MusicVAE: A hierarchical recurrent variational autoencoder for music.
MusicVAE learns a latent space of musical sequences, providing different modes of interactive musical creation, including:
- random sampling from the prior distribution,
- interpolation between existing sequences,
- manipulation of existing sequences via attribute vectors or a latent constraint model.
For short sequences (e.g., 2-bar "loops"), we use a bidirectional LSTM encoder and LSTM decoder. For longer sequences, we use a novel hierarchical LSTM decoder, which helps the model learn longer-term structures.
We also model the interdependencies among instruments by training multiple decoders on the lowest-level embeddings of the hierarchical decoder.
How To Use
Colab Notebook w/ Pre-trained Models
The easiest way to get started using a MusicVAE model is via our Colab Notebook. The notebook contains instructions for sampling interpolating, and manipulating musical sequences with pre-trained MusicVAEs for melodies, drums, and three-piece "trios" (melody, bass, drums) of varying lengths.
Generate script w/ Pre-trained Models
We provide a script in our pip package to generate outputs from the command-line.
Before you can generate outputs, you must either train your own model or download pre-trained checkpoints from the table below.
||16-bar "trios" (drums, melody, and bass)||download|
||2-bar drums w/ 9 classes trained for more realistic sampling||download|
||2-bar drums w/ 9 classes trained for better reconstruction and interpolation||download|
||2-bar drums w/ 61 classes||download|
||4-bar groove autoencoder.||download|
||2-bar model that converts a quantized, constant-velocity drum pattern into a "humanized" groove.||download|
||2-bar model that converts a constant-velocity single-drum "tap" pattern into a groove.||download|
||2-bar model that adds (or replaces) closed hi-hat for an existing groove.||download|
||2-bar groove autoencoder, with the input hits provided to the decoder as a conditioning signal.||download|
Once you have selected a model, there are two operations you can perform with
the generate script:
Sampling decodes random points in the latent space of the chosen model and
outputs the resulting sequences in
output_dir. Make sure you specify the
config for the model (see the table above).
cat-mel_2bar checkpoint above and run the following command to
generate 5 2-bar melody samples.
music_vae_generate \ --config=cat-mel_2bar_big \ --checkpoint_file=/path/to/music_vae/checkpoints/cat-mel_2bar_big.tar \ --mode=sample \ --num_outputs=5 \ --output_dir=/tmp/music_vae/generated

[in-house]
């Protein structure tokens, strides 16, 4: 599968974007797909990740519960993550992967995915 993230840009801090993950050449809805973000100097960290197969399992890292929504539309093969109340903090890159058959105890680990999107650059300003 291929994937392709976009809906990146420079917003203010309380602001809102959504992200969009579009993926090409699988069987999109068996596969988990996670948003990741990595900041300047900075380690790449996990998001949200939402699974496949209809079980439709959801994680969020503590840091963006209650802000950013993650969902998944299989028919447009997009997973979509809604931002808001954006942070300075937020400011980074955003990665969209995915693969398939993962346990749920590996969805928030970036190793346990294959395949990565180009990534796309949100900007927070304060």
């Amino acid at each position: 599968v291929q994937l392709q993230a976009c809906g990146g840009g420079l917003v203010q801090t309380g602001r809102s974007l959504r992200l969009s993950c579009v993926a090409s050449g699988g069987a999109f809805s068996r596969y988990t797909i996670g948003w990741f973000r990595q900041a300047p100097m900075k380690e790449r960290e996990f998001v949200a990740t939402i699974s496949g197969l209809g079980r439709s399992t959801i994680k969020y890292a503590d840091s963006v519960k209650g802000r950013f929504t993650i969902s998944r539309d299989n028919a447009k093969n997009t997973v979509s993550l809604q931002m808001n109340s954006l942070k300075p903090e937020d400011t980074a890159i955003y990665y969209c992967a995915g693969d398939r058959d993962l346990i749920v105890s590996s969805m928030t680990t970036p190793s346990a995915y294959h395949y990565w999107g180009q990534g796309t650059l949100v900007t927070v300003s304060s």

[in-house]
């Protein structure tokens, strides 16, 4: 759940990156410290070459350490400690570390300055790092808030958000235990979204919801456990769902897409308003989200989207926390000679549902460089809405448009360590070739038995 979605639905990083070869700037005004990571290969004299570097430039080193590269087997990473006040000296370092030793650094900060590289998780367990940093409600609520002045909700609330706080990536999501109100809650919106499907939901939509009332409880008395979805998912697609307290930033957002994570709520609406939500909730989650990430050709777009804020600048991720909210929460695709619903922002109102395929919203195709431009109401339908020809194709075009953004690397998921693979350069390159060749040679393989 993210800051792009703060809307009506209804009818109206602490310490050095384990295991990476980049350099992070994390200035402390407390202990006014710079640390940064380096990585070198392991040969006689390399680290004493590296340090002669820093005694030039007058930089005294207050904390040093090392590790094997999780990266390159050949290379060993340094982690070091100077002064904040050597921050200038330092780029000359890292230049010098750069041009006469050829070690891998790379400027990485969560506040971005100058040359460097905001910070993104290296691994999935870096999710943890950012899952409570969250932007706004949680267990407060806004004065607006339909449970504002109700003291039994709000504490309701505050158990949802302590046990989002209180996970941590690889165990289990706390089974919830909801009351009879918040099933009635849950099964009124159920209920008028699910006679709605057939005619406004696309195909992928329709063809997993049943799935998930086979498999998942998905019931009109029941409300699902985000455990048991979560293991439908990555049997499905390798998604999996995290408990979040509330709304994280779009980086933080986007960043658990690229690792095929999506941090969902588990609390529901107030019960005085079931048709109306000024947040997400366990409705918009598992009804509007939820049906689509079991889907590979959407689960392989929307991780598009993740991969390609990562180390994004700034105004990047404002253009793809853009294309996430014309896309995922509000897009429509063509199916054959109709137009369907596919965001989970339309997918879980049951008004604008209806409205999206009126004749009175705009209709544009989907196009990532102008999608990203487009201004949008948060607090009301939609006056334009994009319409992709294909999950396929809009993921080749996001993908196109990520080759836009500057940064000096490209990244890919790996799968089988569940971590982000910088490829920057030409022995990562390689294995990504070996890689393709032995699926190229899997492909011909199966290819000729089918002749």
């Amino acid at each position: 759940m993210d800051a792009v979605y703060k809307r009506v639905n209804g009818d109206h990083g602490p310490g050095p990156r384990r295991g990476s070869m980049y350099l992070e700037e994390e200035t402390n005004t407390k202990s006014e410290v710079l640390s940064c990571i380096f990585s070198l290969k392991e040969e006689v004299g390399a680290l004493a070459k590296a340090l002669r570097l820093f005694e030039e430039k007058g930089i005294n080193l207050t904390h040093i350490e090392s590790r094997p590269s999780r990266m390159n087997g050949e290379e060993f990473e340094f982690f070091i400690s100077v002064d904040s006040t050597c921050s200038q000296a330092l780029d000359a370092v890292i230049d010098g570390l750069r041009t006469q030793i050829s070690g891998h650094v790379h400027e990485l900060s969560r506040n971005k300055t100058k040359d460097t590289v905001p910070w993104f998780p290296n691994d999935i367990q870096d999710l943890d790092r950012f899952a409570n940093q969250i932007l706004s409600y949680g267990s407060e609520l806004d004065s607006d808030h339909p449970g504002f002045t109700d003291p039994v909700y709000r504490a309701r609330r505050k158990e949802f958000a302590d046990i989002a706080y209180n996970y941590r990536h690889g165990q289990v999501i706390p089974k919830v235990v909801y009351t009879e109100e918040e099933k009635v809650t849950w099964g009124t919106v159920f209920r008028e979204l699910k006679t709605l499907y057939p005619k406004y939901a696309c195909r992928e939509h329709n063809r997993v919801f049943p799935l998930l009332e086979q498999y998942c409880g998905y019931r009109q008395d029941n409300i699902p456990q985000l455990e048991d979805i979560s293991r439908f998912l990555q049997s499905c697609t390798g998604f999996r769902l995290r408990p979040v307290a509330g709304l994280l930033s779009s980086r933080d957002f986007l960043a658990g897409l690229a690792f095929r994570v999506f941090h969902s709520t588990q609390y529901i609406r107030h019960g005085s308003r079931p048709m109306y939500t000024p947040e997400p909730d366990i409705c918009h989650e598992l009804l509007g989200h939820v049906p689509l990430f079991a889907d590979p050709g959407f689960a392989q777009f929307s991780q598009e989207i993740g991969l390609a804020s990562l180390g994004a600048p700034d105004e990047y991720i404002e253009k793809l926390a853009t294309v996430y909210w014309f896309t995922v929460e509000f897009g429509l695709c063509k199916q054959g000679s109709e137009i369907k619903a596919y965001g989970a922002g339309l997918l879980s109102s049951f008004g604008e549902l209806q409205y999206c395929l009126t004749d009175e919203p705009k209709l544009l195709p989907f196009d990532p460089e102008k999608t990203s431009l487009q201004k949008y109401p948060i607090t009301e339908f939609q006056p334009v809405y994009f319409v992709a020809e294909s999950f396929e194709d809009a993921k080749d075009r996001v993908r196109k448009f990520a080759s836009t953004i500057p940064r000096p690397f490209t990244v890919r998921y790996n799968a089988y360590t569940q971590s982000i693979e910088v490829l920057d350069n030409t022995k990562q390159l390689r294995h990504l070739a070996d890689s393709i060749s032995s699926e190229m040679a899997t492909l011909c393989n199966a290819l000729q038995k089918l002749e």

Perhaps the most impressive samples come from the 16-bar trio model. Download
hierdec-trio_16bar checkpoint above (warning: 2 GB) and run the following
command to generate 5 samples.
music_vae_generate \ --config=hierdec-trio_16bar \ --checkpoint_file=/path/to/music_vae/checkpoints/hierdec-trio_16bar.tar \ --mode=sample \ --num_outputs=5 \ --output_dir=/tmp/music_vae/generated
To interpolate, you need to have two MIDI files to inerpolate between. Each
model has ceratin constraints* for these files. For
example, the mel_2bar models only work if the input files are exactly 2-bars
long and contain monophonic non-drum sequences. The trio_16bar models require
16-bars with 3 instruments (based on program numbers): drums, piano or guitar,
num_outputs specifies how many points along the path connecting the
two inputs in latent space to decode, including the endpoints.
Try setting the inputs to be two of the samples you generated previously.
music_vae_generate \ --config=cat-mel_2bar_big \ --checkpoint_file=/path/to/music_vae/checkpoints/cat-mel_2bar.ckpt \ --mode=interpolate \ --num_outputs=5 \ --input_midi_1=/path/to/input/1.mid --input_midi_2=/path/to/input/2.mid --output_dir=/tmp/music_vae/generated
*Note: If you call the generate script with MIDI files that do not match the model's constraints, the script will try to extract any subsequences from the MIDI files that would be valid inputs, and write them to the output directory. You can then listen to the extracted subsequences, decide which two you wish to use as the ends of your interpolation, and then call the generate script again using these valid inputs. ↩
- Beat Blender by Google Creative Lab
- Melody Mixer by Google Creative Lab
- Latent Loops by Google Pie Shop
- Neural Drum Machine by Tero Parviainen
Learn more about the API in its repo.
Training Your Own MusicVAE
If you'd like to train a model on your own data, you will first need to set up
your Magenta environment. Next, convert a collection of MIDI files
into NoteSequences following the instructions in
Building your Dataset. You can then choose one of
the pre-defined Configurations in configs.py or define your own.
Finally, you must execute the training script. Below is an example
command, training the
cat-mel_2bar_small configuration and assuming your
examples are stored at
music_vae_train \ --config=cat-mel_2bar_small \ --run_dir=/tmp/music_vae/ \ --mode=train \ --examples_path=/tmp/music_vae/mel_train_examples.tfrecord
You will likely need to adjust some of the hyperparamters with the
flag for your particular train set and hardware. For example, if the default
batch size of a config is too large for your GPU, you can reduce the batch size
and learning rate by setting the flag as follows:
These models are particularly sensitive to the
hparams. Decreasing the effect of the KL loss (by increasing
max_beta) results in a model that produces better reconstructions,
but with potentially worse random samples. Increasing the effect of the KL loss
typically results in the opposite. The default config settings of these hparams
are an attempt to reach a balance between good sampling and reconstruction,
but the best settings are dataset-dependent and will likely need to be adjusted.
Finally, you should also launch an evaluation job (using
--mode=eval with a
heldout dataset) in order to compute metrics such as accuracy and to avoid